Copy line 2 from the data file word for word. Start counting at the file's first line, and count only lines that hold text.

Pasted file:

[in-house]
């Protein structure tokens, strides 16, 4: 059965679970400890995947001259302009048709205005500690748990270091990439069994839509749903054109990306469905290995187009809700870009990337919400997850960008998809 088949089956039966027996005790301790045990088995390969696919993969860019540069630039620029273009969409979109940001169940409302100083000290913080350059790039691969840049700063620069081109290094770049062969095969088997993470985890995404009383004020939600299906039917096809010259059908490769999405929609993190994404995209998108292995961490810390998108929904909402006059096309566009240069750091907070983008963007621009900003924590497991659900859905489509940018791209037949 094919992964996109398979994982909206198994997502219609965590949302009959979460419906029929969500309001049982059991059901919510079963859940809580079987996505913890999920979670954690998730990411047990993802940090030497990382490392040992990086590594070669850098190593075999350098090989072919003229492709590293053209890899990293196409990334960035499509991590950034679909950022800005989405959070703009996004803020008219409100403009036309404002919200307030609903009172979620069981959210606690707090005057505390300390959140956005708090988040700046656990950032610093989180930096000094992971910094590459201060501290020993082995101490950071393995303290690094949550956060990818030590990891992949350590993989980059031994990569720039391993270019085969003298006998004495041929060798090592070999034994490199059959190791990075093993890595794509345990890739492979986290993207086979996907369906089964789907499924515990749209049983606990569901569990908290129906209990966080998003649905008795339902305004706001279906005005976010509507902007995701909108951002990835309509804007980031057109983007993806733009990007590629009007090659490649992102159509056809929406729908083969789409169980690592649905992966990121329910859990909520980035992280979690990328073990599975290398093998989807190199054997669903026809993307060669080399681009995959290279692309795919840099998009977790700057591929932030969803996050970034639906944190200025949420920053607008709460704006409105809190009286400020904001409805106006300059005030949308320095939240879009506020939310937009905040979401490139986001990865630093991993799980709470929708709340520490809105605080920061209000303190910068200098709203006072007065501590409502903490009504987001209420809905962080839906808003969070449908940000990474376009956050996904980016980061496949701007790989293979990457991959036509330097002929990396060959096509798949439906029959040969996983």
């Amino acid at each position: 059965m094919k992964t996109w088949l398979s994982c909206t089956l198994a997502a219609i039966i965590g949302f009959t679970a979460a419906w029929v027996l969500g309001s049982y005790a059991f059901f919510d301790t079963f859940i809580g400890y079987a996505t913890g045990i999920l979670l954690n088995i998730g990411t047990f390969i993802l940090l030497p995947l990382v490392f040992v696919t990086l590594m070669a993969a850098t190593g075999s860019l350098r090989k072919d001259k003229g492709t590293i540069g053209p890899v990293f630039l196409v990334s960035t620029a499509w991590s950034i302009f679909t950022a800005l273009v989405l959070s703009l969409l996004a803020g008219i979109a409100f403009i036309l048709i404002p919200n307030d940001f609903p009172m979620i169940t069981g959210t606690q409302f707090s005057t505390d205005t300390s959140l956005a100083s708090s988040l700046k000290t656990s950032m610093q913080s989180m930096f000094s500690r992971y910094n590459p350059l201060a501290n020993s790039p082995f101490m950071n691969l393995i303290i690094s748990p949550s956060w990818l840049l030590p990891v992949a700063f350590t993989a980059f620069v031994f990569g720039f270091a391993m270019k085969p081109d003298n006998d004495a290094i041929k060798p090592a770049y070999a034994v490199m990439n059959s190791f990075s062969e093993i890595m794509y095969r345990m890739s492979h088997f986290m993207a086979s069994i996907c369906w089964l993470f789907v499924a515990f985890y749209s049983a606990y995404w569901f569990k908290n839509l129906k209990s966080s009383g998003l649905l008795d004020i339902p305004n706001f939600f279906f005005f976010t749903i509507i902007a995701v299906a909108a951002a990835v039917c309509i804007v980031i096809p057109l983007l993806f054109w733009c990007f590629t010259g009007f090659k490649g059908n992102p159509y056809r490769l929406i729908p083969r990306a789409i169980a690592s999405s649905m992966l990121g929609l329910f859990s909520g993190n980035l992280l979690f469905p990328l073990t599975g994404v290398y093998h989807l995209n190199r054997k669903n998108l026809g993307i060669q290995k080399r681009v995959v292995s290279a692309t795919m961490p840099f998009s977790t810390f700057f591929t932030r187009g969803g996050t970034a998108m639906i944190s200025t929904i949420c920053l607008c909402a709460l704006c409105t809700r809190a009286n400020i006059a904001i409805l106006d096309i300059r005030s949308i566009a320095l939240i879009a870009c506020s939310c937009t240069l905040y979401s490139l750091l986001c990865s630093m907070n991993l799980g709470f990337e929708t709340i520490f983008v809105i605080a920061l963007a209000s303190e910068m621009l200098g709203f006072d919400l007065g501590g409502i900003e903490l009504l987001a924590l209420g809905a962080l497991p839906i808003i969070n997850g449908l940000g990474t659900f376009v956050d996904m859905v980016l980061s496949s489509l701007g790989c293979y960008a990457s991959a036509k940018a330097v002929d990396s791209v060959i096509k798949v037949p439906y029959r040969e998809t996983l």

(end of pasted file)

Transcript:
């Protein structure tokens, strides 16, 4: 059965679970400890995947001259302009048709205005500690748990270091990439069994839509749903054109990306469905290995187009809700870009990337919400997850960008998809 088949089956039966027996005790301790045990088995390969696919993969860019540069630039620029273009969409979109940001169940409302100083000290913080350059790039691969840049700063620069081109290094770049062969095969088997993470985890995404009383004020939600299906039917096809010259059908490769999405929609993190994404995209998108292995961490810390998108929904909402006059096309566009240069750091907070983008963007621009900003924590497991659900859905489509940018791209037949 094919992964996109398979994982909206198994997502219609965590949302009959979460419906029929969500309001049982059991059901919510079963859940809580079987996505913890999920979670954690998730990411047990993802940090030497990382490392040992990086590594070669850098190593075999350098090989072919003229492709590293053209890899990293196409990334960035499509991590950034679909950022800005989405959070703009996004803020008219409100403009036309404002919200307030609903009172979620069981959210606690707090005057505390300390959140956005708090988040700046656990950032610093989180930096000094992971910094590459201060501290020993082995101490950071393995303290690094949550956060990818030590990891992949350590993989980059031994990569720039391993270019085969003298006998004495041929060798090592070999034994490199059959190791990075093993890595794509345990890739492979986290993207086979996907369906089964789907499924515990749209049983606990569901569990908290129906209990966080998003649905008795339902305004706001279906005005976010509507902007995701909108951002990835309509804007980031057109983007993806733009990007590629009007090659490649992102159509056809929406729908083969789409169980690592649905992966990121329910859990909520980035992280979690990328073990599975290398093998989807190199054997669903026809993307060669080399681009995959290279692309795919840099998009977790700057591929932030969803996050970034639906944190200025949420920053607008709460704006409105809190009286400020904001409805106006300059005030949308320095939240879009506020939310937009905040979401490139986001990865630093991993799980709470929708709340520490809105605080920061209000303190910068200098709203006072007065501590409502903490009504987001209420809905962080839906808003969070449908940000990474376009956050996904980016980061496949701007790989293979990457991959036509330097002929990396060959096509798949439906029959040969996983």